We cartoonists are born explainers. There’s something about us that compels us to jump upon the stage of life. We’re part artist, writer, journalist, and actor. This need to perform, act out, and explain is genuine and natural. I can clearly see that Powell is driven to make his time count: make the most of his talents, make a difference. That heart-felt desire is undeniable. It is that kind of energy that fueled what he was able to accomplish with March, the trilogy exploring the civil rights movement with Rep. John Lewis and Andrew Aydin. In fact, March figures prominently in Powell’s new book. It is ever-present, not only guiding Powell but influencing the lives of his two children. How does the cartoonist who was a part of such a consequential work address questions of race? How do we feel confident that he’s conveying an honest picture of himself? It’s not easy! I think what really helps, and to Powell’s credit, is the use of what I call “the counter-narrative.” Right alongside Powell’s main narrative, he has moments that depict another viewpoint like when his older daughter, at age seven, admits she sometimes goes to protest rallies because she thinks that is what her father wants her to do.
Two generations co-existing.
Let me share with you how the issue of race was addressed in my family when I was child. Basically, in the 1970s, in my household, it was never explicitly and formally addressed the way it is now in vogue to do. Certainly, race came up as a subject to talk about but it happened very organically: randomly and without pretense. That had something to do, maybe everything to do, with my coming from a biracial background: my mom was Mexican; my dad was Anglo. Both are now deceased. And, if they were both alive and cognizant, I imagine they’d have a well-earned laugh over some of what they’d find to be an excess of sensitivity on display today. Where were all the well-wishers when we needed them? It’s an interesting question. For Powell, he is focusing on his being white and the burden he believes he has. Powell believes that white children should not be afforded an extended time of innocence since non-white children never had such a privilege. There’s plenty to unpack there and fodder for much needed discussion.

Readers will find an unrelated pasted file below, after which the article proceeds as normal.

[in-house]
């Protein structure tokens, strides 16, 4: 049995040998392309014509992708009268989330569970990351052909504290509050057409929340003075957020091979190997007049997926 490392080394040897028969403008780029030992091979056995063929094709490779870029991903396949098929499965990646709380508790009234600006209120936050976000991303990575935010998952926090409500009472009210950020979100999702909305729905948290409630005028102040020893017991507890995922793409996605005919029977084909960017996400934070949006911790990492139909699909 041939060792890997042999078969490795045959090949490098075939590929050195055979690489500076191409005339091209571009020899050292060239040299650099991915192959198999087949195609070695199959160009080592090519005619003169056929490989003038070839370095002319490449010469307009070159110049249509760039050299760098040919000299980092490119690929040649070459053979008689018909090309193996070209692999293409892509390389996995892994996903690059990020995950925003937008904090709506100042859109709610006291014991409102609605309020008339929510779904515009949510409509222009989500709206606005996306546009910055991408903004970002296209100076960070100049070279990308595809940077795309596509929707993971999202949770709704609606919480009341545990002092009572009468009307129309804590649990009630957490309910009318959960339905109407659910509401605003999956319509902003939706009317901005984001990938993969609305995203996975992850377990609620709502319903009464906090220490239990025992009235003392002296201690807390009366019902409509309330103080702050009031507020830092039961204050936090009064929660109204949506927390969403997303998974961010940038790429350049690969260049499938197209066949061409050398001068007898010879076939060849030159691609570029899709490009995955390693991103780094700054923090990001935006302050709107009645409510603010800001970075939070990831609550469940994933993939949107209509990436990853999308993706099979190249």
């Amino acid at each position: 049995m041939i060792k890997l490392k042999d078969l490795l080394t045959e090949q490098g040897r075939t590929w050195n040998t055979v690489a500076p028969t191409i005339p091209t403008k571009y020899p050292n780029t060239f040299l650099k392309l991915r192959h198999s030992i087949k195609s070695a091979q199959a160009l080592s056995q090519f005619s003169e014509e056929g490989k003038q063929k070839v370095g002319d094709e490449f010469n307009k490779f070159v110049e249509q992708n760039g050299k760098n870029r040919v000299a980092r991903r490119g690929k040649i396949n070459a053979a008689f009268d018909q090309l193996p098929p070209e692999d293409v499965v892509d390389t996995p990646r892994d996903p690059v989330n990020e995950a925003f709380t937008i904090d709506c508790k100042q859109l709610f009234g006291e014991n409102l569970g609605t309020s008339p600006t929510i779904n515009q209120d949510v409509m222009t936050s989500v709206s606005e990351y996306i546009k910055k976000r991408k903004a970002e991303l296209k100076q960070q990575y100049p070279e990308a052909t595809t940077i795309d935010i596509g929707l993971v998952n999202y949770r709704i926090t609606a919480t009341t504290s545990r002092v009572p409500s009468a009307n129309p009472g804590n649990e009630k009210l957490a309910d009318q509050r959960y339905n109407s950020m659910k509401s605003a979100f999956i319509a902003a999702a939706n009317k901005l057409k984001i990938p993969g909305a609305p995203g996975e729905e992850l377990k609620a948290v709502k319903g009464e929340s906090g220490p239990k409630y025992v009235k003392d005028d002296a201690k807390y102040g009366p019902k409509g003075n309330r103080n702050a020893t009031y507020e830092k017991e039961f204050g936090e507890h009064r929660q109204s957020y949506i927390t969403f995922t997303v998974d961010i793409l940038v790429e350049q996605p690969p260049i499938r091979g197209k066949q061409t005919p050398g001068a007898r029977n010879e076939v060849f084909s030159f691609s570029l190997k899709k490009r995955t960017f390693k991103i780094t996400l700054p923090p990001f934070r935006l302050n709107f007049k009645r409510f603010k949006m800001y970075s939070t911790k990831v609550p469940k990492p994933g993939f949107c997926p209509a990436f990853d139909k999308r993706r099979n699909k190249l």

In the shadow of a giant.
As a child, I also know for a fact that I became political all on my own, and after a relatively extended time of relative innocence (kids are less innocent than adults generally care to admit). I know that I was certainly curious about the news by age ten and picked it up in earnest by age thirteen. Looking back on it, I see no harm, no foul on that count. I don’t blame my parents for any apathy or neutrality over issues of the day. I think my mother suffered enough, as I did by extension and in my own right, from countless forms of racism. And I don’t think I would have benefited from any critical race theory workshop. That said, we need to be willing to talk it all out and think it all out as much as possible. We often seem to forget how important it is to make our actions count. After all, we’re only here for a small pocket of time.
Make some “good trouble.”
So, how does the cartoonist who was a part of such a consequential work as March address questions of race? It’s one step at time! How does one move in the shadow of such a giant as John Lewis? With purpose! Nate Powell, without a doubt, has created a work of honesty and bravery with his latest book. Yes, bravery because amid all the coded language and distraction, there remains that veiled, and not-so-veiled, threat of violence. It’s like you are being dared to be true to yourself and stand up to the current batch of hate crime bullies. These are bullies that John Lewis understood very well in his time. Sadly, his pocket of time is now over. The baton has been passed on to another generation. We may collectively stumble along the way but, as John Lewis would say when you see something that is not fair: “Find a way to get in the way.” Powell has learned from the best.
Save it for Later is available as of April 6, 2021. For more information, visit Abrams ComicArts.